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New Report Reveals the Economic Costs of Internet Shutdowns

Author: Global Network Initiative, Published on: 27 October 2016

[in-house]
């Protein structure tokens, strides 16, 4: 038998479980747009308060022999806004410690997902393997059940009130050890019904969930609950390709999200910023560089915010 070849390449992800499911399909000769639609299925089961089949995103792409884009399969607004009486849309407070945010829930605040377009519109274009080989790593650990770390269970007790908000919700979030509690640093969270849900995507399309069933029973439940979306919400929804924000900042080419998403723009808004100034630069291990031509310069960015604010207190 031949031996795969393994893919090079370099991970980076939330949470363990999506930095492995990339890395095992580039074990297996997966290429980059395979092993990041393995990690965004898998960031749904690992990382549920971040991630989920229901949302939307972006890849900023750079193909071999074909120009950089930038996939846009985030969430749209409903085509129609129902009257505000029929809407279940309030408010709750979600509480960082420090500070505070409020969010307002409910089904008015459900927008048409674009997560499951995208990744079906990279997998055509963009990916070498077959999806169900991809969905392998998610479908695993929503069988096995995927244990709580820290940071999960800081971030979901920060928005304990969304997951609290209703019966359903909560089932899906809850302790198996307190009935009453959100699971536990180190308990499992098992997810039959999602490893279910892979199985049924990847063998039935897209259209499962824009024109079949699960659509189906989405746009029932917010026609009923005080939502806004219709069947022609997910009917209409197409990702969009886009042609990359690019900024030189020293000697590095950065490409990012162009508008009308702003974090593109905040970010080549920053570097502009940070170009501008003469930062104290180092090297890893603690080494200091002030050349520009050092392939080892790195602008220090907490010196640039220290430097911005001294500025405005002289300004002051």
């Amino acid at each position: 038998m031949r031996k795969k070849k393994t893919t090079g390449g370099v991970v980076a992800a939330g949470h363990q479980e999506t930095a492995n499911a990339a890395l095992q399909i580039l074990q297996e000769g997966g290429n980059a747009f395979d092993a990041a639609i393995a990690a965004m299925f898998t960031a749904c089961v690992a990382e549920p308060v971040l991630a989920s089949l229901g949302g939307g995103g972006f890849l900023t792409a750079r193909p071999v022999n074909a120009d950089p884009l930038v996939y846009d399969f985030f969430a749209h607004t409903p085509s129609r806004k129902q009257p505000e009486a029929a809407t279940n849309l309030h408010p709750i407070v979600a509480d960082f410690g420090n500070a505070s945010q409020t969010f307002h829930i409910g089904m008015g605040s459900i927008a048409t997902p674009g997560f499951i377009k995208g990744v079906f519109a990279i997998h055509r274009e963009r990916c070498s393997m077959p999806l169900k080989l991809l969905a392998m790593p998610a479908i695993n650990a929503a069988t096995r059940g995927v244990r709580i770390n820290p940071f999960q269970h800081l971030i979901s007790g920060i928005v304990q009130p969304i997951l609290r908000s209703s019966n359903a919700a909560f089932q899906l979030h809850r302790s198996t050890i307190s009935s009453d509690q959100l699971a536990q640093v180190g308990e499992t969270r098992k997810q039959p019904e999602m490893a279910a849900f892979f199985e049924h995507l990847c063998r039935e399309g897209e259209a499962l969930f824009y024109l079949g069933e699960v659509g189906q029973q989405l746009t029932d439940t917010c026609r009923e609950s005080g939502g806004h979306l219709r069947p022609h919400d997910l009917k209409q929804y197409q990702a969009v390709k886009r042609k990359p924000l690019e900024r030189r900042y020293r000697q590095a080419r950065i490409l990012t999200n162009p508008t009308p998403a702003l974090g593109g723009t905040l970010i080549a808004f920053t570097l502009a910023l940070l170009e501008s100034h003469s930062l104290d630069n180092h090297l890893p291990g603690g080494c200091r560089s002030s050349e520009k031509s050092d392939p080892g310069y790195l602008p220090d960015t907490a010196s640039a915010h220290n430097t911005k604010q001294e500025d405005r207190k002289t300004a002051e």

The Global Network Initiative today launched a new report: “The Economic Impact of Disruptions to Internet Connectivity,” which highlights the significant economic damage caused when governments around the world deliberately shut down or disrupt Internet services. The report, which was prepared by Deloitte and made possible by funding from GNI member Facebook, lays out a framework for measuring the costs of shutdowns in terms of the daily gross domestic product lost in countries with varying levels of Internet connectivity. Based on this approach, the report estimates that an average high-connectivity country stands to lose at least 1.9% of its daily GDP for each day all Internet services are shut down. For an average medium-level connectivity country, the loss is estimated at 1% of daily GDP, and for an average low-connectivity country, the loss is estimated at 0.4% of daily GDP. “Governments should recognize the serious consequences of disrupting network access and see shutdowns through a human rights and development lens, not solely through a political or security lens,” said GNI Independent Board Chair Mark Stephens, CBE...“Shutting down the Internet undermines economic activity and chills free expression,“ said GNI Executive Director Judith Lichtenberg. “The economic and human rights harms of network shutdowns reinforce each other, and are of particular concern in developing countries, emerging and fragile democracies, and jurisdictions with weak rule of law.”

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